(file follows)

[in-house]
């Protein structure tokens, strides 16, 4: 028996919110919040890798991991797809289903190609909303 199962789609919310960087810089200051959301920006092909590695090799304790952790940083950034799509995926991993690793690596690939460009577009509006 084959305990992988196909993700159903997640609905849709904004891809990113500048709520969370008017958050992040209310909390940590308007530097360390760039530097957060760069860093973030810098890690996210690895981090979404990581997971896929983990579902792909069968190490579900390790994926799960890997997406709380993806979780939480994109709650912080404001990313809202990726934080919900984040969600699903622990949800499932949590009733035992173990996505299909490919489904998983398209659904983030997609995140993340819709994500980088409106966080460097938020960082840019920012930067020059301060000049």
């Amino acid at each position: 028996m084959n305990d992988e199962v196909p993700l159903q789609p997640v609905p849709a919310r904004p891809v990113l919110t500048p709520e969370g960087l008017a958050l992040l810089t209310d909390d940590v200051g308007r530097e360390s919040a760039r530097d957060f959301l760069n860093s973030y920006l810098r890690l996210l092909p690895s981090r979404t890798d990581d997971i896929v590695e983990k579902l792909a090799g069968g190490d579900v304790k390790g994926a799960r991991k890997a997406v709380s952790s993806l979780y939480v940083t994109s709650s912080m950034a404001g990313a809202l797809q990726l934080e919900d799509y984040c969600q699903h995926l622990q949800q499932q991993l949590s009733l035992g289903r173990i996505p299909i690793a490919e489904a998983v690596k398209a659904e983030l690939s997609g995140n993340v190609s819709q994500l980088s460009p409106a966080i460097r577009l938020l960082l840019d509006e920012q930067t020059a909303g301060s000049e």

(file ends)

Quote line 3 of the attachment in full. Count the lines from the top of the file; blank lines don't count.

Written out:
């Amino acid at each position: 028996m084959n305990d992988e199962v196909p993700l159903q789609p997640v609905p849709a919310r904004p891809v990113l919110t500048p709520e969370g960087l008017a958050l992040l810089t209310d909390d940590v200051g308007r530097e360390s919040a760039r530097d957060f959301l760069n860093s973030y920006l810098r890690l996210l092909p690895s981090r979404t890798d990581d997971i896929v590695e983990k579902l792909a090799g069968g190490d579900v304790k390790g994926a799960r991991k890997a997406v709380s952790s993806l979780y939480v940083t994109s709650s912080m950034a404001g990313a809202l797809q990726l934080e919900d799509y984040c969600q699903h995926l622990q949800q499932q991993l949590s009733l035992g289903r173990i996505p299909i690793a490919e489904a998983v690596k398209a659904e983030l690939s997609g995140n993340v190609s819709q994500l980088s460009p409106a966080i460097r577009l938020l960082l840019d509006e920012q930067t020059a909303g301060s000049e």